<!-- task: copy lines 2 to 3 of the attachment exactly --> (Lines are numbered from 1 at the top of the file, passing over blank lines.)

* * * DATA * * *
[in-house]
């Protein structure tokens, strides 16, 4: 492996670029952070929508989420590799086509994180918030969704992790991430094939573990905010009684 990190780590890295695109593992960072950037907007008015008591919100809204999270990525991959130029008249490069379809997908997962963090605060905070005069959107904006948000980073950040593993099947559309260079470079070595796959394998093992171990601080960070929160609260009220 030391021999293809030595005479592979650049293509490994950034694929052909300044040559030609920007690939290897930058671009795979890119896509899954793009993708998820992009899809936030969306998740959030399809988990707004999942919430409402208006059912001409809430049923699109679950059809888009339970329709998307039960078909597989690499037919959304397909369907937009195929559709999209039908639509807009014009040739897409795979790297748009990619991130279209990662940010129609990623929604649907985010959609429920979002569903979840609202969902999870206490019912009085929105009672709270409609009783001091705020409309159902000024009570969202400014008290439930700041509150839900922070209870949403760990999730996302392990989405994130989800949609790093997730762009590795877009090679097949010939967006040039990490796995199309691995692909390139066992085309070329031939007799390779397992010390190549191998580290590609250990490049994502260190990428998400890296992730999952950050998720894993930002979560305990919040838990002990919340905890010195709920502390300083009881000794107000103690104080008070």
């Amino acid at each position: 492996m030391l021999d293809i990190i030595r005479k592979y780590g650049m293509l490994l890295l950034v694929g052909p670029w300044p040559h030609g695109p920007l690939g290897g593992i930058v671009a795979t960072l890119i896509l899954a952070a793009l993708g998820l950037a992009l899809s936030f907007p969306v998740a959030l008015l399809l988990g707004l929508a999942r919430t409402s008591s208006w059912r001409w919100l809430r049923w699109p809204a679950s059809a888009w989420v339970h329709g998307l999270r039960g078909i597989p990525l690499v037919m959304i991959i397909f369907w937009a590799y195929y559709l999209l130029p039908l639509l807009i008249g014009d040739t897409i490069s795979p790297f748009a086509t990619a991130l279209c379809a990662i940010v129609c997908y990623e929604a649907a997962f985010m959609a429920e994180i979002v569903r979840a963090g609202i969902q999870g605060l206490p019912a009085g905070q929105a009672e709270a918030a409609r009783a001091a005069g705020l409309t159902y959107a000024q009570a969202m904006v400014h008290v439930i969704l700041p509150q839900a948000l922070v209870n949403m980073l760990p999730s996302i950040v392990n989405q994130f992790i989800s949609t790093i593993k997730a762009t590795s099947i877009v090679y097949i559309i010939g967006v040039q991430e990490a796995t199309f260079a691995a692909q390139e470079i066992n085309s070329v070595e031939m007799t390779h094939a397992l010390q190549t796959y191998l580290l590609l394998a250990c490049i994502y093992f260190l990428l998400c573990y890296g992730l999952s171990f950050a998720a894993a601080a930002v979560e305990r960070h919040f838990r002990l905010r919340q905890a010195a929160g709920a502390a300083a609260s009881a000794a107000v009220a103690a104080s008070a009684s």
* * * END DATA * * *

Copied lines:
């Protein structure tokens, strides 16, 4: 492996670029952070929508989420590799086509994180918030969704992790991430094939573990905010009684 990190780590890295695109593992960072950037907007008015008591919100809204999270990525991959130029008249490069379809997908997962963090605060905070005069959107904006948000980073950040593993099947559309260079470079070595796959394998093992171990601080960070929160609260009220 030391021999293809030595005479592979650049293509490994950034694929052909300044040559030609920007690939290897930058671009795979890119896509899954793009993708998820992009899809936030969306998740959030399809988990707004999942919430409402208006059912001409809430049923699109679950059809888009339970329709998307039960078909597989690499037919959304397909369907937009195929559709999209039908639509807009014009040739897409795979790297748009990619991130279209990662940010129609990623929604649907985010959609429920979002569903979840609202969902999870206490019912009085929105009672709270409609009783001091705020409309159902000024009570969202400014008290439930700041509150839900922070209870949403760990999730996302392990989405994130989800949609790093997730762009590795877009090679097949010939967006040039990490796995199309691995692909390139066992085309070329031939007799390779397992010390190549191998580290590609250990490049994502260190990428998400890296992730999952950050998720894993930002979560305990919040838990002990919340905890010195709920502390300083009881000794107000103690104080008070």
């Amino acid at each position: 492996m030391l021999d293809i990190i030595r005479k592979y780590g650049m293509l490994l890295l950034v694929g052909p670029w300044p040559h030609g695109p920007l690939g290897g593992i930058v671009a795979t960072l890119i896509l899954a952070a793009l993708g998820l950037a992009l899809s936030f907007p969306v998740a959030l008015l399809l988990g707004l929508a999942r919430t409402s008591s208006w059912r001409w919100l809430r049923w699109p809204a679950s059809a888009w989420v339970h329709g998307l999270r039960g078909i597989p990525l690499v037919m959304i991959i397909f369907w937009a590799y195929y559709l999209l130029p039908l639509l807009i008249g014009d040739t897409i490069s795979p790297f748009a086509t990619a991130l279209c379809a990662i940010v129609c997908y990623e929604a649907a997962f985010m959609a429920e994180i979002v569903r979840a963090g609202i969902q999870g605060l206490p019912a009085g905070q929105a009672e709270a918030a409609r009783a001091a005069g705020l409309t159902y959107a000024q009570a969202m904006v400014h008290v439930i969704l700041p509150q839900a948000l922070v209870n949403m980073l760990p999730s996302i950040v392990n989405q994130f992790i989800s949609t790093i593993k997730a762009t590795s099947i877009v090679y097949i559309i010939g967006v040039q991430e990490a796995t199309f260079a691995a692909q390139e470079i066992n085309s070329v070595e031939m007799t390779h094939a397992l010390q190549t796959y191998l580290l590609l394998a250990c490049i994502y093992f260190l990428l998400c573990y890296g992730l999952s171990f950050a998720a894993a601080a930002v979560e305990r960070h919040f838990r002990l905010r919340q905890a010195a929160g709920a502390a300083a609260s009881a000794a107000v009220a103690a104080s008070a009684s």